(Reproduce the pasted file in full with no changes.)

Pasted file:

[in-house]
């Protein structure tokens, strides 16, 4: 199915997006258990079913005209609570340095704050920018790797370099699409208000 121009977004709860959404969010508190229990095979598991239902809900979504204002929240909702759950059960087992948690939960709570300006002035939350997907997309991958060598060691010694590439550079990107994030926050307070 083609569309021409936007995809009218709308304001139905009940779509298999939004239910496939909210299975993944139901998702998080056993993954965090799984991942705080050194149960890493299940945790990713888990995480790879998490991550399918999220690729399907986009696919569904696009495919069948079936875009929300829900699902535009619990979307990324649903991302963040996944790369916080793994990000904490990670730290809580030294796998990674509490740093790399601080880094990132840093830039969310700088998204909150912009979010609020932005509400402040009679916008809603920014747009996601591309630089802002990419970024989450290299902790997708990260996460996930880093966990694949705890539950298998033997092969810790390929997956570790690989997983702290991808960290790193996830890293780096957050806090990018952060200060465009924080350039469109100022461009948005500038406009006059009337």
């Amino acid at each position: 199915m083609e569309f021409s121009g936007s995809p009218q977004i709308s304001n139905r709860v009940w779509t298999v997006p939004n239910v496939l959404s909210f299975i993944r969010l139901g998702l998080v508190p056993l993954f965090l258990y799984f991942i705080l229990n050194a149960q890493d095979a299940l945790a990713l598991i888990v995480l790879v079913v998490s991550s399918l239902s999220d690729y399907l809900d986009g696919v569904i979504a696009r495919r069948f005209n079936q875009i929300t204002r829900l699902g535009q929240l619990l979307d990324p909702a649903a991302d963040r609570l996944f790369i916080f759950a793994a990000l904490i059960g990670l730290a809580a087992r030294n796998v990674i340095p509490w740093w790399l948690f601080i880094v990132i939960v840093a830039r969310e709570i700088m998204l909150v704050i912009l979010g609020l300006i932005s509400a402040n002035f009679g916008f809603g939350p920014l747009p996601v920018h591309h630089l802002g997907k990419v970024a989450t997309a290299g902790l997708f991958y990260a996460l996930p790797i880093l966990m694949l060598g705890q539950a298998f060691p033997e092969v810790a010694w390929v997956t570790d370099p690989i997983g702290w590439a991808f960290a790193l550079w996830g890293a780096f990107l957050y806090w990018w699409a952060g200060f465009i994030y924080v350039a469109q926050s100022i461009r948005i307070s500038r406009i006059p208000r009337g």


[in-house]
């Protein structure tokens, strides 16, 4: 199915997006258990079913005209609570340095704050920018790797370099699409208000 121009977004709860959404969010508190229990095979598991239902809900979504204002929240909702759950059960087992948690939960709570300006002035939350997907997309991958060598060691010694590439550079990107994030926050307070 083609569309021409936007995809009218709308304001139905009940779509298999939004239910496939909210299975993944139901998702998080056993993954965090799984991942705080050194149960890493299940945790990713888990995480790879998490991550399918999220690729399907986009696919569904696009495919069948079936875009929300829900699902535009619990979307990324649903991302963040996944790369916080793994990000904490990670730290809580030294796998990674509490740093790399601080880094990132840093830039969310700088998204909150912009979010609020932005509400402040009679916008809603920014747009996601591309630089802002990419970024989450290299902790997708990260996460996930880093966990694949705890539950298998033997092969810790390929997956570790690989997983702290991808960290790193996830890293780096957050806090990018952060200060465009924080350039469109100022461009948005500038406009006059009337």
């Amino acid at each position: 199915m083609e569309f021409s121009g936007s995809p009218q977004i709308s304001n139905r709860v009940w779509t298999v997006p939004n239910v496939l959404s909210f299975i993944r969010l139901g998702l998080v508190p056993l993954f965090l258990y799984f991942i705080l229990n050194a149960q890493d095979a299940l945790a990713l598991i888990v995480l790879v079913v998490s991550s399918l239902s999220d690729y399907l809900d986009g696919v569904i979504a696009r495919r069948f005209n079936q875009i929300t204002r829900l699902g535009q929240l619990l979307d990324p909702a649903a991302d963040r609570l996944f790369i916080f759950a793994a990000l904490i059960g990670l730290a809580a087992r030294n796998v990674i340095p509490w740093w790399l948690f601080i880094v990132i939960v840093a830039r969310e709570i700088m998204l909150v704050i912009l979010g609020l300006i932005s509400a402040n002035f009679g916008f809603g939350p920014l747009p996601v920018h591309h630089l802002g997907k990419v970024a989450t997309a290299g902790l997708f991958y990260a996460l996930p790797i880093l966990m694949l060598g705890q539950a298998f060691p033997e092969v810790a010694w390929v997956t570790d370099p690989i997983g702290w590439a991808f960290a790193l550079w996830g890293a780096f990107l957050y806090w990018w699409a952060g200060f465009i994030y924080v350039a469109q926050s100022i461009r948005i307070s500038r406009i006059p208000r009337g």